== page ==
Categories: Publication; Types: Citation; Tags: Fish and Wildlife Research
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We describe methods for the study of the American woodcock (Scolopax minor) at the Moosehorn National Wildlife Refuge. Described are techniques for the capture of particular age-sex cohorts during different times of the year, the aging and sexing, the evaluation of habitat components, and the estimation of population size. We describe successful and tried but rejected techniques with radio-telemetry for the study of survival and habitat use.
Categories: Publication; Types: Citation; Tags: Biological Report
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We critiqued previous work on the biology and management of the American woodcock (Scolopax minor) on the breeding grounds. We determined that little is known about habitat variables and weather extremes that may limit the population. Most investigators who attempted to define habitat requirements of the woodcock used inadequate sample sizes, limited the duration of their studies, did not account for effects of weather, or failed to adequately measure habitat variables. Furthermore, the effects of hunting on local or regional populations has never been adequately studied. We concluded that obtaining data to understand the biology of the woodcock and the effects of hunting is essential before managers can reverse...
Categories: Publication; Types: Citation; Tags: Biological Report
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We measured characteristics of habitat near 89 nests of American woodcock (Scolopax minor) and 100 randomly selected points on Moosehorn National Wildlife Refuge, Calais, Maine, an area managed for woodcock. At nest sites, basal area was lower (P < 0.001), densities of deciduous saplings were greater (P < 0.001), densities of coniferous saplings were lower (P = 0.001), densities of shrub stems were greater (P = 0.002), and height of trees was shorter (P = 0.001) than at random sites. Nest sites were closer to openings (P < 0.001) than were random sites. Nests were in 15 cover types. The aspen (Populus spp.), tamarack (Larix laricina), and alder (Alnus rugosa) types were used as nest sites more often than expected...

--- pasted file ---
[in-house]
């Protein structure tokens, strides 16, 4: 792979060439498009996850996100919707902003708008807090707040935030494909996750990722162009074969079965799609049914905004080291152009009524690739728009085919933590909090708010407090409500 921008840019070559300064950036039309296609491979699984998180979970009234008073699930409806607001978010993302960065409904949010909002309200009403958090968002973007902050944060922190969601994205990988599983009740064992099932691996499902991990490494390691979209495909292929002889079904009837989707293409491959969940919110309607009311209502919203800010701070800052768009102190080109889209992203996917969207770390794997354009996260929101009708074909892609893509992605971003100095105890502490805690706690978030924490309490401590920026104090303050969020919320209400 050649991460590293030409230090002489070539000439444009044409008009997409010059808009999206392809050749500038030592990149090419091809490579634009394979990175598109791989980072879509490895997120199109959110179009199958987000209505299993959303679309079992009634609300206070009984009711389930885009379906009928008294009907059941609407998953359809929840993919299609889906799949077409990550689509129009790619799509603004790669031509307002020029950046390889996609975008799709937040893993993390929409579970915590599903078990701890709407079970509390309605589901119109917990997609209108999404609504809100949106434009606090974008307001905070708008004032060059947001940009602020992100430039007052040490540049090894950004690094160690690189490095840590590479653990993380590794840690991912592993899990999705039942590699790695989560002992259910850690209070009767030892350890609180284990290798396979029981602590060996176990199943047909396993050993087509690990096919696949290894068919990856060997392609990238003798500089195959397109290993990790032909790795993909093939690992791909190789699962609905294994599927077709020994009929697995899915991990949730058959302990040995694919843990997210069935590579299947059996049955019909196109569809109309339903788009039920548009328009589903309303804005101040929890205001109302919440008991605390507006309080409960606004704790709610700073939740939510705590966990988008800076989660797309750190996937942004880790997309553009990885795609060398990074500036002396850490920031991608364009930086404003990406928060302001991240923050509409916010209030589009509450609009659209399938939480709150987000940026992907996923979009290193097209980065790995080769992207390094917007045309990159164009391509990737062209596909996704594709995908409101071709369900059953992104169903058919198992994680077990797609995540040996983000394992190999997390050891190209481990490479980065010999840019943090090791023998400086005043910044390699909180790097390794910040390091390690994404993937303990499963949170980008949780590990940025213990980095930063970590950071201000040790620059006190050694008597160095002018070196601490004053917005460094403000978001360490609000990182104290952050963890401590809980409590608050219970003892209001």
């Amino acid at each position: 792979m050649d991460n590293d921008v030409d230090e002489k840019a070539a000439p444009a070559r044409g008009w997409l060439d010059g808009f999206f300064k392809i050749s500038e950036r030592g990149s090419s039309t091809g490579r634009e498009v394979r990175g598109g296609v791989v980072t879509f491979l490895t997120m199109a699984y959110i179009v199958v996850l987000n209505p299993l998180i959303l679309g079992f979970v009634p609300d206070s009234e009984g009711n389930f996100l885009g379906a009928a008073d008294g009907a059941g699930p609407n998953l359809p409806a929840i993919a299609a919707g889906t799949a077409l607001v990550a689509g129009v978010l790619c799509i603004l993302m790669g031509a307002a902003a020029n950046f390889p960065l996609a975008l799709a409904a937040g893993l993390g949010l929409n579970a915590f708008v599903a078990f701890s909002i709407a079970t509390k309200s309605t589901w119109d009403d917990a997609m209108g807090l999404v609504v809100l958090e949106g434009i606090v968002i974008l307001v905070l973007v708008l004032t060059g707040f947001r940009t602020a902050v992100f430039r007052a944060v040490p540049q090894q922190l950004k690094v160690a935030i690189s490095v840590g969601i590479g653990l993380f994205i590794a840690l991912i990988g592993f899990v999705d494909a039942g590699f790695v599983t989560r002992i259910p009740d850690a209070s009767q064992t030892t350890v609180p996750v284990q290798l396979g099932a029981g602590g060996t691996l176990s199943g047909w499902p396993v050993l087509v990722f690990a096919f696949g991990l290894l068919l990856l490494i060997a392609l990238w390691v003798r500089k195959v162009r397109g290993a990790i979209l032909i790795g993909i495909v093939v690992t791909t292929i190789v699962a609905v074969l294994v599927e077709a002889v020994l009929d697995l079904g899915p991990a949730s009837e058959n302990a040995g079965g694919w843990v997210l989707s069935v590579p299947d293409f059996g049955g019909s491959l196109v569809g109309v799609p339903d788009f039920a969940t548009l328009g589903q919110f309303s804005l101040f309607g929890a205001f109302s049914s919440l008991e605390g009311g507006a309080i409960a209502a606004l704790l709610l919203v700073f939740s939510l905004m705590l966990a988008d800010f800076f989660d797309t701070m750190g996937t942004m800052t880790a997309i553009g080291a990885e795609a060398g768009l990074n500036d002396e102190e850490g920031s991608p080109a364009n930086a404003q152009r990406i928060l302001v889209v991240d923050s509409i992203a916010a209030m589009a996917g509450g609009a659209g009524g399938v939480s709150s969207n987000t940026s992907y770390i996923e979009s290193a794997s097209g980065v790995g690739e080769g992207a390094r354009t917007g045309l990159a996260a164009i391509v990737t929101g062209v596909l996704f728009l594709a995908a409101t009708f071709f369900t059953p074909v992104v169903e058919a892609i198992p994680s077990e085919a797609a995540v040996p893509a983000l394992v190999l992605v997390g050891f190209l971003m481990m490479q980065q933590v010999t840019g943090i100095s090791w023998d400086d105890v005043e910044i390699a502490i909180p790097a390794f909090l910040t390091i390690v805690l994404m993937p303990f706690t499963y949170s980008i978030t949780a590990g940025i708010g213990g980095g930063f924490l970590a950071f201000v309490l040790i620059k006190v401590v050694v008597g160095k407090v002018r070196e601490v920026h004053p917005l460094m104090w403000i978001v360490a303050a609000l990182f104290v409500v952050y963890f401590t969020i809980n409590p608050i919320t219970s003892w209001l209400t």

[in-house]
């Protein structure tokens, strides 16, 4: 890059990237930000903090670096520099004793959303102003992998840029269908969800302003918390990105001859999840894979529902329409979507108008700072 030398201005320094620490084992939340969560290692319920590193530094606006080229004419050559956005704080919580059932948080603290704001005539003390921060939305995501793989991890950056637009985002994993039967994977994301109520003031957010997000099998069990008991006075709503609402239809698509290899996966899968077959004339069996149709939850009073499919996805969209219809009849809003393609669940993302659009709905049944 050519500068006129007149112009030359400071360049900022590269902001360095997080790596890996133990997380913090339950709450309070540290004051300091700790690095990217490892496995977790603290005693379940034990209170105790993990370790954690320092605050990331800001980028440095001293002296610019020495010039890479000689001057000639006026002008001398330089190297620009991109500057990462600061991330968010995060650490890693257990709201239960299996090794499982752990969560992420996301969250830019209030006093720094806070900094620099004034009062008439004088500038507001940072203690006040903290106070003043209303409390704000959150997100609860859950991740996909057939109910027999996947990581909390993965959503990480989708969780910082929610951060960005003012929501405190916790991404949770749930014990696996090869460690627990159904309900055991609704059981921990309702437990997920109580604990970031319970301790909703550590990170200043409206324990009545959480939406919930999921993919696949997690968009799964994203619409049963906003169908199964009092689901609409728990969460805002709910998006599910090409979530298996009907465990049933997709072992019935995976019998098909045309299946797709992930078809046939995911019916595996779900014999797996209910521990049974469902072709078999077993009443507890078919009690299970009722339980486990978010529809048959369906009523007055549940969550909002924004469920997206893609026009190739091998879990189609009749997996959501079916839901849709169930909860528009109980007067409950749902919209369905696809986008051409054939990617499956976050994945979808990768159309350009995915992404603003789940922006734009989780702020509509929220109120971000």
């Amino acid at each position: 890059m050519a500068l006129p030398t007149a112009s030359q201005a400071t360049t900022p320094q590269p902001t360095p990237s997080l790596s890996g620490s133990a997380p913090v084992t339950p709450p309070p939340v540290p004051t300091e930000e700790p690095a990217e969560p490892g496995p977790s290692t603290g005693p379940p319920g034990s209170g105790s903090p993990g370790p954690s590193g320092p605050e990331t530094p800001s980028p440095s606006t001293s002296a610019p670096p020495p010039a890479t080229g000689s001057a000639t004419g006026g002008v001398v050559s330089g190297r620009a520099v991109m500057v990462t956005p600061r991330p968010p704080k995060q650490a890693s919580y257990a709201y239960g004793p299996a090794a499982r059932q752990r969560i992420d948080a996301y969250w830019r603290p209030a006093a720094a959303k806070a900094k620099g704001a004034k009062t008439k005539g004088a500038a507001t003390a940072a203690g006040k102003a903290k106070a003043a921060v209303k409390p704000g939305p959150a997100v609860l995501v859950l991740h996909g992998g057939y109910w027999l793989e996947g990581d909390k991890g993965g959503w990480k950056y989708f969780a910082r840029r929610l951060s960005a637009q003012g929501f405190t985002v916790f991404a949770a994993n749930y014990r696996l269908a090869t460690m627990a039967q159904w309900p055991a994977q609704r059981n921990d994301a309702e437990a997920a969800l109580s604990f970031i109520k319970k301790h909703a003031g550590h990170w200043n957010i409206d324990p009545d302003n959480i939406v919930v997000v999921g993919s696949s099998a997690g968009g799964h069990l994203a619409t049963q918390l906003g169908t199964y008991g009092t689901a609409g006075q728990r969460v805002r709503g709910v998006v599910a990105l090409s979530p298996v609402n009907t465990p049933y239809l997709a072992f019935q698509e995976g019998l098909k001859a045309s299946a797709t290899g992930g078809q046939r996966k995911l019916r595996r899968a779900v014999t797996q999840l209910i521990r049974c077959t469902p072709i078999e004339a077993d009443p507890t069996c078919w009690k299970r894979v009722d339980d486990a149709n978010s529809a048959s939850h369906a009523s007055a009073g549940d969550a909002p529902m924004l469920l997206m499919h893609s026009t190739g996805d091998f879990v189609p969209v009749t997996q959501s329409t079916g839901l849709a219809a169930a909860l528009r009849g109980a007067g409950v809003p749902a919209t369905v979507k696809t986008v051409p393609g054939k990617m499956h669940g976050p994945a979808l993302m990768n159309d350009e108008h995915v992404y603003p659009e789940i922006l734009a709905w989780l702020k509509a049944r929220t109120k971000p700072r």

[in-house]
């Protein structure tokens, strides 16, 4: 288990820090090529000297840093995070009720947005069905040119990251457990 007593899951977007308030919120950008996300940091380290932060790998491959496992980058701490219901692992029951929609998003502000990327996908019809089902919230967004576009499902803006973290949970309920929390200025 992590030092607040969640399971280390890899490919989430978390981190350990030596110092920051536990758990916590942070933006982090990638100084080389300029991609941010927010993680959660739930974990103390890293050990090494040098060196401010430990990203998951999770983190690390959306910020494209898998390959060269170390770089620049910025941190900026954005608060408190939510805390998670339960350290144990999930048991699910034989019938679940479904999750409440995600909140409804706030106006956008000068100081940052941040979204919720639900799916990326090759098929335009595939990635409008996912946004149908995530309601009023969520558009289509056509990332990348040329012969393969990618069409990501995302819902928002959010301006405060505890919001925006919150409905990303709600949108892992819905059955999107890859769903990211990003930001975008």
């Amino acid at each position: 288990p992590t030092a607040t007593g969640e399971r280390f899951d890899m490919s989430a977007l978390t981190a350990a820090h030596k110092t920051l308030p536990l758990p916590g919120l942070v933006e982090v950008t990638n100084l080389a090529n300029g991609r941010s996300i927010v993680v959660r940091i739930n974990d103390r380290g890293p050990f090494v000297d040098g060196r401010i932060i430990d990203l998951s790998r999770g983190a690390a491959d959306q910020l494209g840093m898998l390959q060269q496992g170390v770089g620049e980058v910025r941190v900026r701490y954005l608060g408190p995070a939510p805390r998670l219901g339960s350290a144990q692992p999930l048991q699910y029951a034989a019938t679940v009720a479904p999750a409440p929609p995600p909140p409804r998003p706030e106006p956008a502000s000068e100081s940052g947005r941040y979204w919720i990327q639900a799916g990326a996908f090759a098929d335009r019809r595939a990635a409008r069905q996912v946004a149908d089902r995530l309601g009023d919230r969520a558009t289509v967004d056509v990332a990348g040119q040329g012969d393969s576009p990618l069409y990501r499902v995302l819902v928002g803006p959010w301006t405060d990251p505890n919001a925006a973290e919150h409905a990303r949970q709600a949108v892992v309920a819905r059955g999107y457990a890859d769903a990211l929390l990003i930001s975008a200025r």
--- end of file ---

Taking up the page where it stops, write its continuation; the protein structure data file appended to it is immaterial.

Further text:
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The authors investigated the survival of breeding male American woodcock in Washington County, Maine. A total of 150 birds were radio-arked during 1987-1989 and relationships were evaluated between survival, body mass, predation, weather, and habitat use. Survival varied from 0.690 (1989) to 0.924 (1988), with a 3-year mean (95% confidence interval) of 0.789 (0.693-0.885)
Categories: Publication; Types: Citation; Tags: Canadian Journal of Zoology
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Numbers of American woodcock (Scolopax minor) males counted on the annual singing ground survey (SGS) have declined over the last 35 years at an average rate of 2.3% per year in the Eastern Region and 1.8% per year in the Central Region. Although hunting was not thought to be a cause of these declines, mortality caused by hunters can be controlled. Furthermore, there has been no research on effects of hunting mortality on woodcock populations at local and regional levels on the breeding grounds. We used radiotelemetry to determine survival rates and causes of mortality for 913 woodcock captured during fall 1997?2000 on 7 areas in Maine, New Hampshire, Pennsylvania, and Vermont, USA. Three of 7 sites were closed...
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A study was initiated in 1975 at the Moosehorn National Wildlife Refuge to develop habitat management techniques for woodcock (Philohela minor) that could be used by small landowners as well as in commercial forestry operations. Use of selected diurnal covers by adult female and juvenile woodcock increased after strips were clearcut through these covers. Woodcock use of clearcut strips for feeding was equivalent to that in adjacent uncut areas after only 6 years of growth. Small clearings created by firewood cutters in a 1,200-ha hardwood stand increased singing male activity, but commercial forest operations were necessary to increase singing-male use in relation to the rest of the refuge. The age structure of...
Categories: Publication; Types: Citation; Tags: Research Report